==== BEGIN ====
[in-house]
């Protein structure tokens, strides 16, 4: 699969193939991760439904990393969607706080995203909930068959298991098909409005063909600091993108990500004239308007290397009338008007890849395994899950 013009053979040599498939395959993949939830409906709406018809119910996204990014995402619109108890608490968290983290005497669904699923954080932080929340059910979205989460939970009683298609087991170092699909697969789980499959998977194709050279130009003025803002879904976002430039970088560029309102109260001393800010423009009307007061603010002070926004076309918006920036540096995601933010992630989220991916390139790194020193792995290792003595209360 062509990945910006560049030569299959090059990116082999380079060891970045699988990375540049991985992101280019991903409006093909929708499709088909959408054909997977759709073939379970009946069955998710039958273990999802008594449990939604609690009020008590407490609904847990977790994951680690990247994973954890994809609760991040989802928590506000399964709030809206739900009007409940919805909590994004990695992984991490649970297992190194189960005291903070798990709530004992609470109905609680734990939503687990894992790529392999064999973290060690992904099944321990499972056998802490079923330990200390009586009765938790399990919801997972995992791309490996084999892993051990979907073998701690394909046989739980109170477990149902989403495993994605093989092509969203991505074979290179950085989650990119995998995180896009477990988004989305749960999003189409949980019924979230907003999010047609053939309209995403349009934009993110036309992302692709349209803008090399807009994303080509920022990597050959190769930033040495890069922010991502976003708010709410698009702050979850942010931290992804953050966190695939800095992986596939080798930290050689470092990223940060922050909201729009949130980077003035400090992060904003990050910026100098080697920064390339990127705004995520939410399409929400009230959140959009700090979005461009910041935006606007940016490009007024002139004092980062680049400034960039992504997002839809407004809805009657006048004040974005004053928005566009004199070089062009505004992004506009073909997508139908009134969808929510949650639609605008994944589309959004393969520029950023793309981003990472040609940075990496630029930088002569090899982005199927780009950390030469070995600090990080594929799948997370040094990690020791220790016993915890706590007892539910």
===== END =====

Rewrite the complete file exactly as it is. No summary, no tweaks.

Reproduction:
[in-house]
């Protein structure tokens, strides 16, 4: 699969193939991760439904990393969607706080995203909930068959298991098909409005063909600091993108990500004239308007290397009338008007890849395994899950 013009053979040599498939395959993949939830409906709406018809119910996204990014995402619109108890608490968290983290005497669904699923954080932080929340059910979205989460939970009683298609087991170092699909697969789980499959998977194709050279130009003025803002879904976002430039970088560029309102109260001393800010423009009307007061603010002070926004076309918006920036540096995601933010992630989220991916390139790194020193792995290792003595209360 062509990945910006560049030569299959090059990116082999380079060891970045699988990375540049991985992101280019991903409006093909929708499709088909959408054909997977759709073939379970009946069955998710039958273990999802008594449990939604609690009020008590407490609904847990977790994951680690990247994973954890994809609760991040989802928590506000399964709030809206739900009007409940919805909590994004990695992984991490649970297992190194189960005291903070798990709530004992609470109905609680734990939503687990894992790529392999064999973290060690992904099944321990499972056998802490079923330990200390009586009765938790399990919801997972995992791309490996084999892993051990979907073998701690394909046989739980109170477990149902989403495993994605093989092509969203991505074979290179950085989650990119995998995180896009477990988004989305749960999003189409949980019924979230907003999010047609053939309209995403349009934009993110036309992302692709349209803008090399807009994303080509920022990597050959190769930033040495890069922010991502976003708010709410698009702050979850942010931290992804953050966190695939800095992986596939080798930290050689470092990223940060922050909201729009949130980077003035400090992060904003990050910026100098080697920064390339990127705004995520939410399409929400009230959140959009700090979005461009910041935006606007940016490009007024002139004092980062680049400034960039992504997002839809407004809805009657006048004040974005004053928005566009004199070089062009505004992004506009073909997508139908009134969808929510949650639609605008994944589309959004393969520029950023793309981003990472040609940075990496630029930088002569090899982005199927780009950390030469070995600090990080594929799948997370040094990690020791220790016993915890706590007892539910």